The cars were in a conga line, nose-to-tail, with about eight or ten of them in line. They weren't going to make room for me, so the ony thing I could do was speed up, pass all of them, then move back over where I belonged and slow back down to my reasonable speed again. So, I proceeded to do just that, picking them off one by one. Until I passed a big, gas-gulper SUV and discovered that the car in front of him was an unmarked police car. I had already come up beside him before I realized who and what he was. Okay, cop -- you want me, you got me! I couldn't break into the conga line behind him and was kind of obvious right beside him, so I just said to hell with it, went on past him, then rolled back into the center lane, just as he turned on his red and blue disco lights. BUM-BA-BUM-BUM! Busted. Caught red-handed in a restricted lane, speeding. Oh, SHIT!!!
I made my way into the right lane (NOW they let me over!), found a safe place on the shoulder, pulled over and popped the parking brake knob. He wrote up the speeding rap, but let me off with a warning on the lane violation, after I explained what my original intention had been. He realized, I think, that I was trapped out there and had no other choice. I don't even know yet, how much I'll have to pay for the privilege of fast driving, nor how many points I'll earn for it. But it's only my second speeding ticket in ten years, so my record is still pretty good, I think. I have also long believed that unmarked police cars should be unconstitutional, as driving them amounts to cheating by the cops, but since the Powers That Be don't see it my way, I guess it's a chance we'll always have to take. Except in Ohio, where unmarkeds are unconstitutional!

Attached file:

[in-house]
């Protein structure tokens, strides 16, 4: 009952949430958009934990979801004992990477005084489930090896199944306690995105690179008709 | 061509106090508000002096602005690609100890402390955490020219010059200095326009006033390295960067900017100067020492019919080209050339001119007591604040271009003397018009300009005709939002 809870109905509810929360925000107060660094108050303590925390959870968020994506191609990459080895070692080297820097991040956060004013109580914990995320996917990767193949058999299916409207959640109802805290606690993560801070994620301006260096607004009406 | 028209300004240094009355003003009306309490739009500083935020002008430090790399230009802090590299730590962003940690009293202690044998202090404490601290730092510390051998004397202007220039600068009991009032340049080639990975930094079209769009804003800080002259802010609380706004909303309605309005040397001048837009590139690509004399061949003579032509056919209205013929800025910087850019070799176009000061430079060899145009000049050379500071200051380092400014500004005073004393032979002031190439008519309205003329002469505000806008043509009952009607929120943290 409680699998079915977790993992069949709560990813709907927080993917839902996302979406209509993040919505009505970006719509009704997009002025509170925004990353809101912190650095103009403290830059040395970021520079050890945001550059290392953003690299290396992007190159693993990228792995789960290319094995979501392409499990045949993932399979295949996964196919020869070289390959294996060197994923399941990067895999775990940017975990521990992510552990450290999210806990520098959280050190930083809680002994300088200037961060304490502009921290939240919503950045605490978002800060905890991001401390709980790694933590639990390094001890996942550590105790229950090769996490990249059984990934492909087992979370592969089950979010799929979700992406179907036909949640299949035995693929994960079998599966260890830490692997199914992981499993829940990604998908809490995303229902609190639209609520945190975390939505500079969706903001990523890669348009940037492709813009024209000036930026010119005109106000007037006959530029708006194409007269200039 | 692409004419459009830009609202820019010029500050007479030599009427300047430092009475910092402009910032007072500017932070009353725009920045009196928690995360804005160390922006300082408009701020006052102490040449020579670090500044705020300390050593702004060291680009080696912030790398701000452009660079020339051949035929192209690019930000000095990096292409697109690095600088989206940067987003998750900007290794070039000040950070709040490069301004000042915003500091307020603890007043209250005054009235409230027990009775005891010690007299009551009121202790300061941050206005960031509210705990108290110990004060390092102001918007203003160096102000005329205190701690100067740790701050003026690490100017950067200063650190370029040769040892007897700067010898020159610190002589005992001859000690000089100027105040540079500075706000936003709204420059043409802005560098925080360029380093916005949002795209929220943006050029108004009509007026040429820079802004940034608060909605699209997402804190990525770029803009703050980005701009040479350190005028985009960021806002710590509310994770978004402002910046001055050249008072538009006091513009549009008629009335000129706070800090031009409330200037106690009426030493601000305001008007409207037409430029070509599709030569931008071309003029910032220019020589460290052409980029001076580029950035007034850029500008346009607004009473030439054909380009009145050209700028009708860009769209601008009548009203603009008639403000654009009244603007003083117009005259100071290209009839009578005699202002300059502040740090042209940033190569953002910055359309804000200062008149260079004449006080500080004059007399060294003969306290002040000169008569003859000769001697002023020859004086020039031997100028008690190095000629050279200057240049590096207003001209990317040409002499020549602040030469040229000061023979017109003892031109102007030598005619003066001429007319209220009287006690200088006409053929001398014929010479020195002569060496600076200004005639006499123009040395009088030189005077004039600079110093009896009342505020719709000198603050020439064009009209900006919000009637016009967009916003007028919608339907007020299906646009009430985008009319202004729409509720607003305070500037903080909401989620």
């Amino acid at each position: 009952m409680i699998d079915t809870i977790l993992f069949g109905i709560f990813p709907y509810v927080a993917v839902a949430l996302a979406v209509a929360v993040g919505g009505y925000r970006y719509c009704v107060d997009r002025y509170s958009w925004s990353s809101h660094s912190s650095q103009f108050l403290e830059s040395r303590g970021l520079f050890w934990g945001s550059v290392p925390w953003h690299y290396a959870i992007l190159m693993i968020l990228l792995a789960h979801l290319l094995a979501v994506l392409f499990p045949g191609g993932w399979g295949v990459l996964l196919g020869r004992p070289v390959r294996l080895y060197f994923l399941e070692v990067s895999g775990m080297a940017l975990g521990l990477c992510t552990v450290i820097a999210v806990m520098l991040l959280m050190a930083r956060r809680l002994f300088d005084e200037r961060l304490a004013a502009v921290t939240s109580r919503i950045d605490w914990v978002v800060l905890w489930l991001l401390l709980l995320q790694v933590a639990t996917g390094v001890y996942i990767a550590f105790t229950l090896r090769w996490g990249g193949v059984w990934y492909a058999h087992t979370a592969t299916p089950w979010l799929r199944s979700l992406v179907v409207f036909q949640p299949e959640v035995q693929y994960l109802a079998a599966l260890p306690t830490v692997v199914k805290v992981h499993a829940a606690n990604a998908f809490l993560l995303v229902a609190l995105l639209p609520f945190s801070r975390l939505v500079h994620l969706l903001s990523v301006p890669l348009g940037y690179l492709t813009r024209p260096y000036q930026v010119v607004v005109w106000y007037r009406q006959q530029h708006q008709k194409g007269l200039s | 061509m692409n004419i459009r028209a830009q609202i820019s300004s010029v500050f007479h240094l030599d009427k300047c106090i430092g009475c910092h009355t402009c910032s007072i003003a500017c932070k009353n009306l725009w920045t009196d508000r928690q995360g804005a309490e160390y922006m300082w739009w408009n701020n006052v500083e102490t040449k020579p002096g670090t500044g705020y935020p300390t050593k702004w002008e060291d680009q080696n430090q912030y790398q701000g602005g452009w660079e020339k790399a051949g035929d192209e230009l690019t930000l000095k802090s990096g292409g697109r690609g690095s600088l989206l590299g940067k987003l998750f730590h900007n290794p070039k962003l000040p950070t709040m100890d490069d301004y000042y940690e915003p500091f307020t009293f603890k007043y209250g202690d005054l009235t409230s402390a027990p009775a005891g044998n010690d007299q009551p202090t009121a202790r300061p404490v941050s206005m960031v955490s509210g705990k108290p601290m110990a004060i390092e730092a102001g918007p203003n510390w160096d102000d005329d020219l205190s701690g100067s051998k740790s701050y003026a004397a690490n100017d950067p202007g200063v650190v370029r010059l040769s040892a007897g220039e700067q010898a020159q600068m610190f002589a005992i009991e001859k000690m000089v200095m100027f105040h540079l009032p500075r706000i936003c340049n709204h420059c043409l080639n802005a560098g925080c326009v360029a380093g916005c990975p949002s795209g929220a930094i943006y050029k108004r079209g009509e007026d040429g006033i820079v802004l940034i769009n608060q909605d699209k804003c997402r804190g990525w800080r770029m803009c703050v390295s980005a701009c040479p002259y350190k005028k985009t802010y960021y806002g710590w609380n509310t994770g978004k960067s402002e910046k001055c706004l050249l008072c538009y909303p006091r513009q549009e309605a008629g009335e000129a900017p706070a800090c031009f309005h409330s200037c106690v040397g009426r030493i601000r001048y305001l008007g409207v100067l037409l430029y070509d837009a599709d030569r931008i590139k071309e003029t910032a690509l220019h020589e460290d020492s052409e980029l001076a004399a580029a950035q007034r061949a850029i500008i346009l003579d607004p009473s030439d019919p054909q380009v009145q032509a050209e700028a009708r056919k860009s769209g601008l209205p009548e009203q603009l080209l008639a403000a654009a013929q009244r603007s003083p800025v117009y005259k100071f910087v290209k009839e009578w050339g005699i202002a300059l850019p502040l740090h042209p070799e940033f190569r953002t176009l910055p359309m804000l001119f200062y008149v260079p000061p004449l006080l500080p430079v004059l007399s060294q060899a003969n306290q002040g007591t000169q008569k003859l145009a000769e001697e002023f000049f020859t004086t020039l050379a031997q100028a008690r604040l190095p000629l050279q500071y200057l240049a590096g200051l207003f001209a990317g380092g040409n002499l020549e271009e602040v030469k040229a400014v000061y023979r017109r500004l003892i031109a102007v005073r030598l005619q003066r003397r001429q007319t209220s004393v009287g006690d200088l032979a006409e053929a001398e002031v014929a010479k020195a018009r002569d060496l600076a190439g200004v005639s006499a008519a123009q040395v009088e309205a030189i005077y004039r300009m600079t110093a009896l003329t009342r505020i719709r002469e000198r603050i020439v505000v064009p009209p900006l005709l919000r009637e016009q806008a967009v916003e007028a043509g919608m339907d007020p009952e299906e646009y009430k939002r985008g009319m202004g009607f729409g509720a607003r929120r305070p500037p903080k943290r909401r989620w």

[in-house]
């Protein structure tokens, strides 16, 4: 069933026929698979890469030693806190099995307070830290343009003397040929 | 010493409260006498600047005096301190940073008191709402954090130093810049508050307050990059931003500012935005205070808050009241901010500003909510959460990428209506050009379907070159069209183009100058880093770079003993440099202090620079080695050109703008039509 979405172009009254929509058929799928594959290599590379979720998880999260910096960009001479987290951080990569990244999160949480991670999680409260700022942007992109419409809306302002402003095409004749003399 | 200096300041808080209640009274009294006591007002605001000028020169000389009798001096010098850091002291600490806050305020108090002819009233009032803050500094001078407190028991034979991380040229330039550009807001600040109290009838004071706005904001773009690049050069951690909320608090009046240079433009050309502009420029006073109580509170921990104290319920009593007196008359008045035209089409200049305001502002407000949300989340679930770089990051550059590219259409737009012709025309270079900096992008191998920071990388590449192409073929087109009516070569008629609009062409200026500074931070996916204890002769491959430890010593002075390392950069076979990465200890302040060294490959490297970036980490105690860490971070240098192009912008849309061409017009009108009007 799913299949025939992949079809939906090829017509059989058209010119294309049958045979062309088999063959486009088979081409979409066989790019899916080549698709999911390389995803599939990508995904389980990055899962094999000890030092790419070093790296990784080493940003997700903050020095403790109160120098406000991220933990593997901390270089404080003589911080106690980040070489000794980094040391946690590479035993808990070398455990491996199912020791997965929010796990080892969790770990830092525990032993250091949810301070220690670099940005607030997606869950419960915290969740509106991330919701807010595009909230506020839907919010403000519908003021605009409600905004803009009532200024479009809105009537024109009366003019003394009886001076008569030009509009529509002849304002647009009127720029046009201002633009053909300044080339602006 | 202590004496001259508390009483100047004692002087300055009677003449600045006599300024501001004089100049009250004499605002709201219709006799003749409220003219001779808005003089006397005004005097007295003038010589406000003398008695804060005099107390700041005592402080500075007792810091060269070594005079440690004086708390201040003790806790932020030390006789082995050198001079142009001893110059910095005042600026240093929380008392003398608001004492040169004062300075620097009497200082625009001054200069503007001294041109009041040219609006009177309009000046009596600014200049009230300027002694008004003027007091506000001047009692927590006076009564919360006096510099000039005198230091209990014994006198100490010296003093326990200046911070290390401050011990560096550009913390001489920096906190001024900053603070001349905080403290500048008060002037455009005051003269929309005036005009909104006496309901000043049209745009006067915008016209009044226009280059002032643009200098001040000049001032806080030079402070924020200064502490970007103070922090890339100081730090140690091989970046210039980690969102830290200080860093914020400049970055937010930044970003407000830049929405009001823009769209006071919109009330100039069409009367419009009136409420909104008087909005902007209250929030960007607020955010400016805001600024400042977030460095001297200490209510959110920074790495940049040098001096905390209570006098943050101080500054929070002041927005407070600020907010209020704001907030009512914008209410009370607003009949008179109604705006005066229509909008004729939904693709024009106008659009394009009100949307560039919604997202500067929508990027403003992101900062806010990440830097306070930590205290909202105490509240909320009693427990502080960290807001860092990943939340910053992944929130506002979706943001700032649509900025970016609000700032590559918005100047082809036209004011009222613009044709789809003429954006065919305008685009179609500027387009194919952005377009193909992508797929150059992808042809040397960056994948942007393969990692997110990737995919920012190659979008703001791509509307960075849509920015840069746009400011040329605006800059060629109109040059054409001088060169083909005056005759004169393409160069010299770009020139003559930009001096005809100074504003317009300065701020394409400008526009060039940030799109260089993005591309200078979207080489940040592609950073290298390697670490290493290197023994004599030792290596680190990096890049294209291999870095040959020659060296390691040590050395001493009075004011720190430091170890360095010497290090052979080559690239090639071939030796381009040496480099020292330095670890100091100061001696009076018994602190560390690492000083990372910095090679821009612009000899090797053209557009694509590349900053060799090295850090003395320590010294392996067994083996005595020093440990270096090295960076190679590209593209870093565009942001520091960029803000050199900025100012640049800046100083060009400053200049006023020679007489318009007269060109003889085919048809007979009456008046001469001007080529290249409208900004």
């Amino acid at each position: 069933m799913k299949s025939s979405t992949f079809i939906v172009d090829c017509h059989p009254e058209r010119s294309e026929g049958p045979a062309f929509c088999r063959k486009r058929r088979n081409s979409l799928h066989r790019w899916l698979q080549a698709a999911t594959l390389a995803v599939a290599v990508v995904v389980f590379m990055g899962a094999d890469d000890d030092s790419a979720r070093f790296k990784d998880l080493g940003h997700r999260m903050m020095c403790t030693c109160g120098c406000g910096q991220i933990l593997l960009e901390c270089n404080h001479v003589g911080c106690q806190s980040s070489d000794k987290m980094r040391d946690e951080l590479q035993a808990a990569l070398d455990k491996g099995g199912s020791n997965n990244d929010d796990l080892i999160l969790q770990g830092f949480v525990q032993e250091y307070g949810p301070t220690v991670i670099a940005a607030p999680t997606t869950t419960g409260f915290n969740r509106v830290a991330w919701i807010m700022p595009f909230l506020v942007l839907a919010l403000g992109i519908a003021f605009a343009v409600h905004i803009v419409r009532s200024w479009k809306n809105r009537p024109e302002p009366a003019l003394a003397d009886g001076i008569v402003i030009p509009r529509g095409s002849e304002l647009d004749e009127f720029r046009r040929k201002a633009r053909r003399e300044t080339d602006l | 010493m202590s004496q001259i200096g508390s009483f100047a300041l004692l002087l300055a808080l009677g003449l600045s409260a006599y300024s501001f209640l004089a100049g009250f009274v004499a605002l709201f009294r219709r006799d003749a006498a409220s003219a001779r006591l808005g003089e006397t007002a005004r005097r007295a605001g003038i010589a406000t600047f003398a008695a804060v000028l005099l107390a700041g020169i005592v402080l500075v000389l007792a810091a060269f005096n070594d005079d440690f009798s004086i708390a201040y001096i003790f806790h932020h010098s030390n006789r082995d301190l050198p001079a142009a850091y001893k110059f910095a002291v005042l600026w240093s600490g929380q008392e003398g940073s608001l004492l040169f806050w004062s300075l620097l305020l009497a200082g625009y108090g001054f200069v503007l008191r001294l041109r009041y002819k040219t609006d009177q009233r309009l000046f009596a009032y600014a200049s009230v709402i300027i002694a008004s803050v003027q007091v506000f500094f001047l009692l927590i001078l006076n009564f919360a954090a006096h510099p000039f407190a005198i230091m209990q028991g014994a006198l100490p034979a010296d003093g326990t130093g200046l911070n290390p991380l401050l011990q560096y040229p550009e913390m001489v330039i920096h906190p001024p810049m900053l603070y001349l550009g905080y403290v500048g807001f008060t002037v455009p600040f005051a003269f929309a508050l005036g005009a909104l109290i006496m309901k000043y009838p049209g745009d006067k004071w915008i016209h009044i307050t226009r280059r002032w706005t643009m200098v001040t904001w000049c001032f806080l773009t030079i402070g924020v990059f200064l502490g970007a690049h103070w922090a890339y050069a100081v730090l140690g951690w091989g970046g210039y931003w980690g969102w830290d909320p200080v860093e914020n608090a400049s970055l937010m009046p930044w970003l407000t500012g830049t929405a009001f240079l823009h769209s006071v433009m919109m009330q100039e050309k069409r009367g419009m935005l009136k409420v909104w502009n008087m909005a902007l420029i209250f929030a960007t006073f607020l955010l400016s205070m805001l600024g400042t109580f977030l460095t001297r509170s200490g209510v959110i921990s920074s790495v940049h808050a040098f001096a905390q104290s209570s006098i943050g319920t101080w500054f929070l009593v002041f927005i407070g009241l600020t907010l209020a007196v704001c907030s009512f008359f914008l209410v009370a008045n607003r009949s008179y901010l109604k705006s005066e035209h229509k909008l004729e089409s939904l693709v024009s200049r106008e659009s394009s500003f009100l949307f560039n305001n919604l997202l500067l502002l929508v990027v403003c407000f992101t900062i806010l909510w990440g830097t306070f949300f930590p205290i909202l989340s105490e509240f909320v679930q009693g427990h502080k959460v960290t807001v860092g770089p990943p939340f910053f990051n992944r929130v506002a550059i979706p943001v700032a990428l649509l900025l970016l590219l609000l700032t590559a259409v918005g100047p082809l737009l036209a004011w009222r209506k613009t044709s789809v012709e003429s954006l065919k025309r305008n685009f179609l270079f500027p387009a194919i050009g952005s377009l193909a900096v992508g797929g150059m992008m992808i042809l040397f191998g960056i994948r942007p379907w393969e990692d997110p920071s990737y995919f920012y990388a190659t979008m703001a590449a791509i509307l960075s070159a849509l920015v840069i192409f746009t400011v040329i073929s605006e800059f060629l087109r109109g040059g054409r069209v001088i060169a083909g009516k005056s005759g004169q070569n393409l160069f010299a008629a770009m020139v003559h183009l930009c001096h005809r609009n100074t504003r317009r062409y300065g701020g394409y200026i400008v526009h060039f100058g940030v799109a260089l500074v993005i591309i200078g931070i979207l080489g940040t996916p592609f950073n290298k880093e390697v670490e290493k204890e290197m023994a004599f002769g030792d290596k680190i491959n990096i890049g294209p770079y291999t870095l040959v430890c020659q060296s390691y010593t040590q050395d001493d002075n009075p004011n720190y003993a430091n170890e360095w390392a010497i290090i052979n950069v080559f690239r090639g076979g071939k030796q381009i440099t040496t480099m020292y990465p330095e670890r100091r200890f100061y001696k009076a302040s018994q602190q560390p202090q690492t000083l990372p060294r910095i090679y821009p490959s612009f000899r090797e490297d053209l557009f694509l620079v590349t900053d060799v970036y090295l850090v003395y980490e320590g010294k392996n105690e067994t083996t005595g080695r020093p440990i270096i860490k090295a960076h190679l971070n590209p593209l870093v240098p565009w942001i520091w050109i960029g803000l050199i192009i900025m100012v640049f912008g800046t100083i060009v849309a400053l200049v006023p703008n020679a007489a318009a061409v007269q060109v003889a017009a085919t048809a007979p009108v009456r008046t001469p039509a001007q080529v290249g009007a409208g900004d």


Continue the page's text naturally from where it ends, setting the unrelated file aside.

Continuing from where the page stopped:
I got back home yesterday afternoon, after I had to run 100 miles west of Knoxville, to the town of Cookeville, TN, to swap loads with another driver, so I can keep my doctor appointment tomorrow. And it was snowing again, although the roads were snow-free and the wind was tempered a lot by the trees and hills around these parts. Nothing like that wind in Iowa on Wednesday! There's no snow here at all, as it all went north of the valley Knoxville sits in, but it's cold as whiz.
It's supposed to warm up by Tuesday. Let's hope it does, and stays that way!!